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# Riemann

[ ree-mahn; English ree-mahn, -muhn ]

## noun

1. Ge·org Frie·drich Bern·hard [gey-, awrk, , free, -d, r, i, kh, , bern, -hah, r, t], 1826–66, German mathematician.

Riemann

/ ˈriːman /

## noun

1. RiemannGeorg Friedrich Bernhard18261866MGermanSCIENCE: mathematician Georg Friedrich Bernhard (ˈɡeːɔrk ˈfriːdrɪç ˈbɛrnhart). 1826–66, German mathematician whose non-Euclidean geometry was used by Einstein as a basis for his general theory of relativity

Riemann

/ mən,-män′ /

1. German mathematician who originated the non-Euclidean system of geometry that is now named after him. Riemann also studied optics and electromagnetic theory, and his work influenced Albert Einstein's theory of General Relativity.

## Derived Forms

• Rieˈmannian, adjective

## Other Words From

• Rie·mann·i·an [ree-, mah, -nee-, uh, n], adjective

## Example Sentences

Despite their best efforts, mathematicians have made very little progress on the Riemann hypothesis.

So, according to Riemann, because a straw can be cut only once — from end to end — it has exactly one hole.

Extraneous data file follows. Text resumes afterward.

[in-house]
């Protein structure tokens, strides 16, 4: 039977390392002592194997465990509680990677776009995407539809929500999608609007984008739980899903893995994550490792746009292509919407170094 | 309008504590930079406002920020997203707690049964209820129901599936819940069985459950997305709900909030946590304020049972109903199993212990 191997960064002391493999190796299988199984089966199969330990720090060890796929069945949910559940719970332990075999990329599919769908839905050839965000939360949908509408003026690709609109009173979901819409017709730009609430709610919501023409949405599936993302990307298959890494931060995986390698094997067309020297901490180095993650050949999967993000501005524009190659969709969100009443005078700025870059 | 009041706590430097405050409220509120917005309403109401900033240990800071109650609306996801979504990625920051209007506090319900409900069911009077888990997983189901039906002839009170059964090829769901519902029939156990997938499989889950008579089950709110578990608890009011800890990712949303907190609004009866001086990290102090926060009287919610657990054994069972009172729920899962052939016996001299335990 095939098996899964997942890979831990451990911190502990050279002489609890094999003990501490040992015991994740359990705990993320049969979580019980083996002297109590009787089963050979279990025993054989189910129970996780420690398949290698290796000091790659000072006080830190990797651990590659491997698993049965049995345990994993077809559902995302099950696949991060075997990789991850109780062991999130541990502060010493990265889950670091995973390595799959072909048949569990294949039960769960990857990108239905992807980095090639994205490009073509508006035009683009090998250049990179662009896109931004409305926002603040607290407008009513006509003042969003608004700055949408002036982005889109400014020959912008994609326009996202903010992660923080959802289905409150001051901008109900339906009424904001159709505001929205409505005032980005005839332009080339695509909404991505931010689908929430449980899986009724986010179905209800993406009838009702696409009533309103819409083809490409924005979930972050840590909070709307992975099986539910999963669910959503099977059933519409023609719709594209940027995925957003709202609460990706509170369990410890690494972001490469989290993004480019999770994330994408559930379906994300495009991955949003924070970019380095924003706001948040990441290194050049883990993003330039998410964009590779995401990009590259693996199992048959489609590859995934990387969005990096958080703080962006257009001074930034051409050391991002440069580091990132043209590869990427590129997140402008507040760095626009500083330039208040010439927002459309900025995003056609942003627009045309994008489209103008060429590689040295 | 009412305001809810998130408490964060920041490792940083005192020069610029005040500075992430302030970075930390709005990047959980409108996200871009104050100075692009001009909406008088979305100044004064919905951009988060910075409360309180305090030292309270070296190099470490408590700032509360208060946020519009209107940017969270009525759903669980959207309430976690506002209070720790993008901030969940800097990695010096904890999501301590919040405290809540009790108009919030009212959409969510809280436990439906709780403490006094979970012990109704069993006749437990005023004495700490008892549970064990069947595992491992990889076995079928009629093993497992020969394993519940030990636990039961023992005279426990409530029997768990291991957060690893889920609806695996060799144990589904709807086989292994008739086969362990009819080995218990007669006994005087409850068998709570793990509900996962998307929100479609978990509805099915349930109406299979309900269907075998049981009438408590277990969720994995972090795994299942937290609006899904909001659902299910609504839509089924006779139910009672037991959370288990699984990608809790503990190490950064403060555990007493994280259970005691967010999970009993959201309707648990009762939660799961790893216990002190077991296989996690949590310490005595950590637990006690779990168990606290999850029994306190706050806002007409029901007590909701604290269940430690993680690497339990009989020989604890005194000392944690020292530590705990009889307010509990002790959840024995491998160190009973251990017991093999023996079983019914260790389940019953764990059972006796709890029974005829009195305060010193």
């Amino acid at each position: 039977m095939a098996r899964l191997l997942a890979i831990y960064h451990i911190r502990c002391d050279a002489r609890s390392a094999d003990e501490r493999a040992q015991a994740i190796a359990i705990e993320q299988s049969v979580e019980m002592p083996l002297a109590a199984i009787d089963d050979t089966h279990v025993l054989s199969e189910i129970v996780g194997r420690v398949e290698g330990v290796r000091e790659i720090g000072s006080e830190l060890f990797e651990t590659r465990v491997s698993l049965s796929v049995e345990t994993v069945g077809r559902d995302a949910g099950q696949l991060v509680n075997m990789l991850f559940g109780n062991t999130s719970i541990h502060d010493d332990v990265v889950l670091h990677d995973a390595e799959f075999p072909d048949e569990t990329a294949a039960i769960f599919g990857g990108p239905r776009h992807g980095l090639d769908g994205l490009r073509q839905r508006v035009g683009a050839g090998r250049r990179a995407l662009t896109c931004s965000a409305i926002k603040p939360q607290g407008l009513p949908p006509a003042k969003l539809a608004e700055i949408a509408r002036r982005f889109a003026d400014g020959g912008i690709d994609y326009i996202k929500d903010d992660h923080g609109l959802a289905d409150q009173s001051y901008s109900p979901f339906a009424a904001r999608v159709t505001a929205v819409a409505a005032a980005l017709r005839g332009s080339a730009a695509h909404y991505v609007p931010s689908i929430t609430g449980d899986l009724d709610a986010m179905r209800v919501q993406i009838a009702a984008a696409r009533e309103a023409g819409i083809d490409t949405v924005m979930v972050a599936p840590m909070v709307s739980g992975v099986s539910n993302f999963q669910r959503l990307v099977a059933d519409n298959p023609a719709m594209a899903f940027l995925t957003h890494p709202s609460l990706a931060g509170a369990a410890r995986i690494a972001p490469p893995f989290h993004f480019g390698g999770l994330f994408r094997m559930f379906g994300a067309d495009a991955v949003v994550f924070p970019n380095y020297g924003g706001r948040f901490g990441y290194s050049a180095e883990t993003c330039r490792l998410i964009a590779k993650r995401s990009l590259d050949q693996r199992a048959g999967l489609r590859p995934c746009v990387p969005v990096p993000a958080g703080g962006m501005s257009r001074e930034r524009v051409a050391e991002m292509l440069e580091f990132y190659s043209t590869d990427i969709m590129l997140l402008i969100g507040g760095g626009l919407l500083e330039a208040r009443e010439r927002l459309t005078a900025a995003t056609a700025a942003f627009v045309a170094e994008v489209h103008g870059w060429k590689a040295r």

They identified a 744-rule Turing machine that halts if and only if the Riemann hypothesis is false.

The Riemann hypothesis also concerns the distribution of prime numbers and is one of the Clay Mathematics Institute’s “Millennium Problems” worth \$1 million.

In his revision of the chapter before us, Dr. Riemann proceeded from an entirely different point of view.

Well, Riemann's geometry is spherical geometry extended to three dimensions.

There is a sort of opposition between Riemann's geometry and that of Lobachevski.

The two-dimensional geometries of Riemann and Lobachevski are thus correlated to the Euclidean geometry.

The geometry of these surfaces reduces itself therefore to the spherical geometry, which is that of Riemann.

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rielRiemannian geometry